In contrast, Critical Muslim is inter and trans-disciplinary, future oriented, and is aimed at a much wider audience. Moreover, thinking and intellectual rigour is not something that is limited to the academy. Indeed, some of the best thinkers and scholars increasingly work outside the academia as writers, novelists, journalists, policy analysts, civic activists and public intellectuals. Critical Muslim is thus aimed at individuals from all walks of life who value intellectual pursuits. Conventional journals of Islam (long may they continue and prosper) have changed little over decades. But both Muslim discourses and the global context have changed, and continue to change, drastically. There is thus a need for a platform that focuses on a new, multi-dimensional critique and takes account of changing circumstances. And critique itself cannot be static; it changes too. Critical Muslim is thus all about change in its various manifestations, including the changing nature of criticism itself.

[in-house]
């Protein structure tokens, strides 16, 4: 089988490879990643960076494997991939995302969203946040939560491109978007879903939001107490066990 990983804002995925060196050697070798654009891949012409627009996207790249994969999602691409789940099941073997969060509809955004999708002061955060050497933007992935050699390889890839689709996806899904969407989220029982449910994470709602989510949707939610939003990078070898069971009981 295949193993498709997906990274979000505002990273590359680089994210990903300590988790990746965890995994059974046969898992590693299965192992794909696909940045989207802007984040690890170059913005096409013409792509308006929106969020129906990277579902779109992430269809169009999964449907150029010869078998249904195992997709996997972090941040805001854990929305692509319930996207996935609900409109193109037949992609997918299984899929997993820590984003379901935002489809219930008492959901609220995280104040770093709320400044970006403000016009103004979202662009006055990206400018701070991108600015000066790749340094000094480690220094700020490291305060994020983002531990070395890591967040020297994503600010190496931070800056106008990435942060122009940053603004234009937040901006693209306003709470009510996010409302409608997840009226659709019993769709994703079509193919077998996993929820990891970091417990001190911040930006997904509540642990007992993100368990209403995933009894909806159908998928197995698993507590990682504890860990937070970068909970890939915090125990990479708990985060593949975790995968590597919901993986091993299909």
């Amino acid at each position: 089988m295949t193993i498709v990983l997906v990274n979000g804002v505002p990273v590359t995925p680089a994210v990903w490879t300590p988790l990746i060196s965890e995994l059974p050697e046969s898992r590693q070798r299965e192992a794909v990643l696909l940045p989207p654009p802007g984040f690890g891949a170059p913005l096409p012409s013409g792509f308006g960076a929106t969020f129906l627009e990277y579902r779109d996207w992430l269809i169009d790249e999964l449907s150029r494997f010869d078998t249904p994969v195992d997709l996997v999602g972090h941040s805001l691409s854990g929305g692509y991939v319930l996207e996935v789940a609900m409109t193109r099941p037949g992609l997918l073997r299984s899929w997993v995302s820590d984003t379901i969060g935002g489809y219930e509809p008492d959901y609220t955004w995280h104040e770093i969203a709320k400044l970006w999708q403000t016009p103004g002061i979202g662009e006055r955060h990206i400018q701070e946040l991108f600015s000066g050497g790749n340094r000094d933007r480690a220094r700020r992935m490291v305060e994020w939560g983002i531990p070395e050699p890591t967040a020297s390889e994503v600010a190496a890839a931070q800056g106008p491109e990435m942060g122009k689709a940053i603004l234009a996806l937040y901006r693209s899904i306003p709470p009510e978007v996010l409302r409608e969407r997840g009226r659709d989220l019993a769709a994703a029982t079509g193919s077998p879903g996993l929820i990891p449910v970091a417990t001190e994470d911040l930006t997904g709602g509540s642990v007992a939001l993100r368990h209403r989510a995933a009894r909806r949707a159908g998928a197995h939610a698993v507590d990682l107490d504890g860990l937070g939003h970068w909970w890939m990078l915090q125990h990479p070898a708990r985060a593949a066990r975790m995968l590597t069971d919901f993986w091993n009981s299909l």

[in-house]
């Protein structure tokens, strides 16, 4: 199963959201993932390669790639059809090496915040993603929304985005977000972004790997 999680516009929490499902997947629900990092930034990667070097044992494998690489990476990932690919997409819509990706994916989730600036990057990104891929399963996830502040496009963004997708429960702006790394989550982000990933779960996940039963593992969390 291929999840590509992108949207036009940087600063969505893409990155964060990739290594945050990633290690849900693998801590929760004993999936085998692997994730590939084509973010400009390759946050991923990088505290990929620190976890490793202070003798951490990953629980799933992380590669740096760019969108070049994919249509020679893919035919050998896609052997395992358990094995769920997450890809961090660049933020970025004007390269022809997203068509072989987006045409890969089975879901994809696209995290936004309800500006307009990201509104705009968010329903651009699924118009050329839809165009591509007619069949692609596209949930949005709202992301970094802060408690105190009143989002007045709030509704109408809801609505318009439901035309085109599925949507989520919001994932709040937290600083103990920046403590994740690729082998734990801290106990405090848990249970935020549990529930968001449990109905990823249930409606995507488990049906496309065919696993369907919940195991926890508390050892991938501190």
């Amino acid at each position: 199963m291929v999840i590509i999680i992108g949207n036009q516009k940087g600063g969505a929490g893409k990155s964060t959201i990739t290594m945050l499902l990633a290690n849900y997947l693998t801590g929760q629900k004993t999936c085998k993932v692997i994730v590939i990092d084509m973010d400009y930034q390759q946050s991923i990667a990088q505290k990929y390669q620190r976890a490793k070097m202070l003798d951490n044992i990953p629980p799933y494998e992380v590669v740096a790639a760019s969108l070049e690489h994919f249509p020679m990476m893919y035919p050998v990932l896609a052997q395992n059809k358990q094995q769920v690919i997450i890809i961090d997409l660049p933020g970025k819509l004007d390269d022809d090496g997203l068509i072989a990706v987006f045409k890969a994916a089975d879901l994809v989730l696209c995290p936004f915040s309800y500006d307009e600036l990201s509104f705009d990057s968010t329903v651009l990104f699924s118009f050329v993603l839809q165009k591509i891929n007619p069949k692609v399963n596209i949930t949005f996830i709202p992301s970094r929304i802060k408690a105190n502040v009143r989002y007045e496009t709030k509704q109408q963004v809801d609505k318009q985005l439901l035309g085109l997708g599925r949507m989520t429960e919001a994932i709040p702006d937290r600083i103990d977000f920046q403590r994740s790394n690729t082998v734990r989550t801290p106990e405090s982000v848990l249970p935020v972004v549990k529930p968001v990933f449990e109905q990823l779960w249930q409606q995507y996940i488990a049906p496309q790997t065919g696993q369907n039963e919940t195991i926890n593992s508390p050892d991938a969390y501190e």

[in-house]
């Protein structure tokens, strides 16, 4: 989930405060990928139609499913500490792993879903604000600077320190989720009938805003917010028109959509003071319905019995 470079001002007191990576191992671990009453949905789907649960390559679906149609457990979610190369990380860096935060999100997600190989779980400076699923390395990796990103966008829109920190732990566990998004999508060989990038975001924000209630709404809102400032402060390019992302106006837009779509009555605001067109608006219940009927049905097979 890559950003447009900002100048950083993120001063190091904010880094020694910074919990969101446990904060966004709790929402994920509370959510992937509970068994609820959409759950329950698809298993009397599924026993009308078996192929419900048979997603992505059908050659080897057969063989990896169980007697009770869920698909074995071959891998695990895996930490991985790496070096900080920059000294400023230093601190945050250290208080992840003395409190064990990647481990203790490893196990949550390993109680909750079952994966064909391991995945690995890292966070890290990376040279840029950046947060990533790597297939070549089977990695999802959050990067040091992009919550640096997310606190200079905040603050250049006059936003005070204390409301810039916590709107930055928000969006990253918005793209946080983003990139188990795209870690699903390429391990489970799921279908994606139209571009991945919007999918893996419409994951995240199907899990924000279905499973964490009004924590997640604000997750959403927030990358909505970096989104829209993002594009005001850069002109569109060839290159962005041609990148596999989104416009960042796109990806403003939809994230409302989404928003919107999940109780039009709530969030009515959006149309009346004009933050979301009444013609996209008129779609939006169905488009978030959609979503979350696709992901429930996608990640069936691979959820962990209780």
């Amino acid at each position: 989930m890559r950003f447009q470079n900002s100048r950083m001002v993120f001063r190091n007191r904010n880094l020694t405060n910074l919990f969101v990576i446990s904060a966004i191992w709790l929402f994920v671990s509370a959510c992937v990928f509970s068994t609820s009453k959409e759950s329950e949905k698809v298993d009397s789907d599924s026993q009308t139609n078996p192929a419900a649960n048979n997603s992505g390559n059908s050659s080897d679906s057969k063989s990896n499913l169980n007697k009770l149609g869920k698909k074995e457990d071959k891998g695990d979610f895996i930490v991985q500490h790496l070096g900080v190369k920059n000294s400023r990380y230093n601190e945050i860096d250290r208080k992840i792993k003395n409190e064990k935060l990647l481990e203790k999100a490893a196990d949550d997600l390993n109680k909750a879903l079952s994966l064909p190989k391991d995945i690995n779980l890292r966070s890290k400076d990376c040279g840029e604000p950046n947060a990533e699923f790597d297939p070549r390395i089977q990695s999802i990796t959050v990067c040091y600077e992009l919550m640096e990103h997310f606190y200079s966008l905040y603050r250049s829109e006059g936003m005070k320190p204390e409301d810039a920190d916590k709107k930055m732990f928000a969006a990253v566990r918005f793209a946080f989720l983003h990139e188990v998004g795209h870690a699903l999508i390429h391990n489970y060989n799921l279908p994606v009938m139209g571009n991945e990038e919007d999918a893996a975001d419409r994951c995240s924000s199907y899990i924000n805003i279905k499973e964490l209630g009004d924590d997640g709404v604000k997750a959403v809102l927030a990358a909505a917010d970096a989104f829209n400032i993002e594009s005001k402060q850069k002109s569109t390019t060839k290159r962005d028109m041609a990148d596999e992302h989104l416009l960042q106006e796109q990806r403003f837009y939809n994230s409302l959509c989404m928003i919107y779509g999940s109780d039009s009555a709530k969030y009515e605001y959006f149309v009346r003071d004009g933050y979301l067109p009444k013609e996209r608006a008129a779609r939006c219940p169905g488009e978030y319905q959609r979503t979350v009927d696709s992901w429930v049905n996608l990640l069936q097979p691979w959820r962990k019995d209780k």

But what does it mean to be ‘critical’ anyway? We are critical in the sense of being sceptical of orthodoxy and regard all arguments as provisional and dependent on evidence. We do not understand ‘Islam’ as a set of pieties and taboos, that exists, or has existed in some romanticized distant past, in a pure, unadulterated form. For us, Islam is what Muslims, in all their diversity, make of it. The interpretations of the Qur’an, and the Sunnah of the Prophet, to use the words of the late Fazlur Rahman, are ‘essentially an ever-expanding process.’9 Neither do we recognize the authority of religious scholars at a loss with the modern world, issuing foolish fatwas, maintaining a stranglehold on authority, and too often giving respectability to prejudice, bigotry, xenophobia, and social and cultural malpractices. We do not label Muslims, whether they define their identity religiously or culturally and regard themselves as secular, liberal, conservatives or socialists. Rather, we embrace the plurality of contemporary Islam in all its mindboggling complexity. However, we challenge all interpretations of Islam: traditionalist, modernist, fundamentalist and apologetic to develop new readings with the potential for social, cultural and political transformation of the Muslim world.